Southern African nations have seen a rise in the frequency, severity, and effect of drought and flood events since 2000.
Development Diaries reports that risks associated with water resources, fires, agriculture, and food security are predicted to rise as a result of climate change in the region.
This is why the Southern African Development Community (SADC), in recognition of the International Day for Disaster Risk Reduction, has called on the international community to intensify efforts to mitigate the impacts of disasters in member states.
A total of 15 nations make up the SADC: Angola, Botswana, the Democratic Republic of the Congo, Lesotho, Madagascar, Malawi, Mauritius, Mozambique, Namibia, Seychelles, South Africa, Swaziland, Tanzania, Zambia, and Zimbabwe.
The SADC region continues to contend with the havoc brought on by disasters which frequently cause fatalities and significant property and infrastructure loss.
More than two million people were affected by the devastating Tropical Cyclone Freddy between February and March 2023, claiming 1,400 lives in Madagascar, Malawi, and Mozambique.
Due to the extensive damage the cyclone did to property, infrastructure, and environmental assets, there is an increased demand for post-disaster rehabilitation and recovery.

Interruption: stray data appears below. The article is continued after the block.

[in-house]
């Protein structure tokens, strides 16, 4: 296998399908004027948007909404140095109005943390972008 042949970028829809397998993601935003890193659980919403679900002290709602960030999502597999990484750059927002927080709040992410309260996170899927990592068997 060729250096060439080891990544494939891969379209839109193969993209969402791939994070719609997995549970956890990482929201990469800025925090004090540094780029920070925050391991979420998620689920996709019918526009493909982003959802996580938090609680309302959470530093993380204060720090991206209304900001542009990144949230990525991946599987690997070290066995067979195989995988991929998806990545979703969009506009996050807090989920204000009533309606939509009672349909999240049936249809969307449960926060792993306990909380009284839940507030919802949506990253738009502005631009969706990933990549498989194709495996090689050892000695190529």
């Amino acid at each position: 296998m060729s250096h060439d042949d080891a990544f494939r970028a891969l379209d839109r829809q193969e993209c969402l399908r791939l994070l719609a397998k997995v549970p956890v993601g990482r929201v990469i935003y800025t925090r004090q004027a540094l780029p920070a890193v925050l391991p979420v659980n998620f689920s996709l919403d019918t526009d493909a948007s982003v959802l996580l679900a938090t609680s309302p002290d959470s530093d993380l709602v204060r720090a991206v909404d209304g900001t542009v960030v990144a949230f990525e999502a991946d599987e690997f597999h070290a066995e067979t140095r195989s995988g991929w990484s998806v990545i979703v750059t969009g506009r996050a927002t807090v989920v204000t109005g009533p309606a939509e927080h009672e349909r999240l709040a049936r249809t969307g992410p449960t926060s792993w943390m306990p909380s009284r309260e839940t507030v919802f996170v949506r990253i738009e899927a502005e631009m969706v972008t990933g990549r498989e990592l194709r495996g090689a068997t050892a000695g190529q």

It is predicted that between 01 April 2023 and 31 March, 2024, 37.5 million people in eight SADC member states will experience food insecurity due to the complex interactions between persistent structural problems and recent shocks, according to the SADC.
In order to guarantee that everyone has access to disaster risk management services, the region’s complexity calls for stronger and better coordinated regional efforts to mitigate disaster risk.
Development Diaries calls on ministries and ministers responsible for disaster risk management in the SADC region to ensure coordinated disaster prevention and mitigation plans and programmes for the region.
Source: Development Diaries